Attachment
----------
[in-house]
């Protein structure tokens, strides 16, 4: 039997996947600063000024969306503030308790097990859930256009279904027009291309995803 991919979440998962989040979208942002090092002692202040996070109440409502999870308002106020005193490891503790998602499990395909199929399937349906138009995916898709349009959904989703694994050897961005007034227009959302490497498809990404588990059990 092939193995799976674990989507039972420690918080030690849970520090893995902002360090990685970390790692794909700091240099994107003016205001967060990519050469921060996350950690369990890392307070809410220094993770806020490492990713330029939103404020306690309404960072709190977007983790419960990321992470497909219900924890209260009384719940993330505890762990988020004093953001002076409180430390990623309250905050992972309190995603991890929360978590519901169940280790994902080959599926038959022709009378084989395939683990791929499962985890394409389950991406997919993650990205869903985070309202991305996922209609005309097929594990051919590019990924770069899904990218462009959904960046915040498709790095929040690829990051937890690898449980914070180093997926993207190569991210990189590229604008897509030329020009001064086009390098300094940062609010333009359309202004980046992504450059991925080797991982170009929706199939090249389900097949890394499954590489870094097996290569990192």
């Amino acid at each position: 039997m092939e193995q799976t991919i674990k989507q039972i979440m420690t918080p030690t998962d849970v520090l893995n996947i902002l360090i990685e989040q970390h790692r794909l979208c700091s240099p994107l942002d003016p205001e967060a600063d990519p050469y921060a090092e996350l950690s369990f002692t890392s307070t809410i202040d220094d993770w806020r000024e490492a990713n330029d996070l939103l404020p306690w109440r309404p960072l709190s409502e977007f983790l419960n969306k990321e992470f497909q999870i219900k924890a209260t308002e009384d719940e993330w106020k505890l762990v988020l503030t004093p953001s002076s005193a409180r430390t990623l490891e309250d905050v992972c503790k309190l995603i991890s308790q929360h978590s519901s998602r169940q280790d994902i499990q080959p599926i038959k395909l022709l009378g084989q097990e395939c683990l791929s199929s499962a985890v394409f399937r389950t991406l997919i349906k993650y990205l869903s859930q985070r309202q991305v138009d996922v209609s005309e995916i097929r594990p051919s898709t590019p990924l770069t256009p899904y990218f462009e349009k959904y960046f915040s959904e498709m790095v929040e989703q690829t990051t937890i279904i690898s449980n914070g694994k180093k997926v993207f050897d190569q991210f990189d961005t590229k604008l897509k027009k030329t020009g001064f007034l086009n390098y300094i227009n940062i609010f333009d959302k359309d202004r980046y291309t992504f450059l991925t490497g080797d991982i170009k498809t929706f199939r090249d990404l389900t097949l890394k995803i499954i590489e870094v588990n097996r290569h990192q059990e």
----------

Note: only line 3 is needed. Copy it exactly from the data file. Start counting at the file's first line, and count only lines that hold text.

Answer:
């Amino acid at each position: 039997m092939e193995q799976t991919i674990k989507q039972i979440m420690t918080p030690t998962d849970v520090l893995n996947i902002l360090i990685e989040q970390h790692r794909l979208c700091s240099p994107l942002d003016p205001e967060a600063d990519p050469y921060a090092e996350l950690s369990f002692t890392s307070t809410i202040d220094d993770w806020r000024e490492a990713n330029d996070l939103l404020p306690w109440r309404p960072l709190s409502e977007f983790l419960n969306k990321e992470f497909q999870i219900k924890a209260t308002e009384d719940e993330w106020k505890l762990v988020l503030t004093p953001s002076s005193a409180r430390t990623l490891e309250d905050v992972c503790k309190l995603i991890s308790q929360h978590s519901s998602r169940q280790d994902i499990q080959p599926i038959k395909l022709l009378g084989q097990e395939c683990l791929s199929s499962a985890v394409f399937r389950t991406l997919i349906k993650y990205l869903s859930q985070r309202q991305v138009d996922v209609s005309e995916i097929r594990p051919s898709t590019p990924l770069t256009p899904y990218f462009e349009k959904y960046f915040s959904e498709m790095v929040e989703q690829t990051t937890i279904i690898s449980n914070g694994k180093k997926v993207f050897d190569q991210f990189d961005t590229k604008l897509k027009k030329t020009g001064f007034l086009n390098y300094i227009n940062i609010f333009d959302k359309d202004r980046y291309t992504f450059l991925t490497g080797d991982i170009k498809t929706f199939r090249d990404l389900t097949l890394k995803i499954i590489e870094v588990n097996r290569h990192q059990e």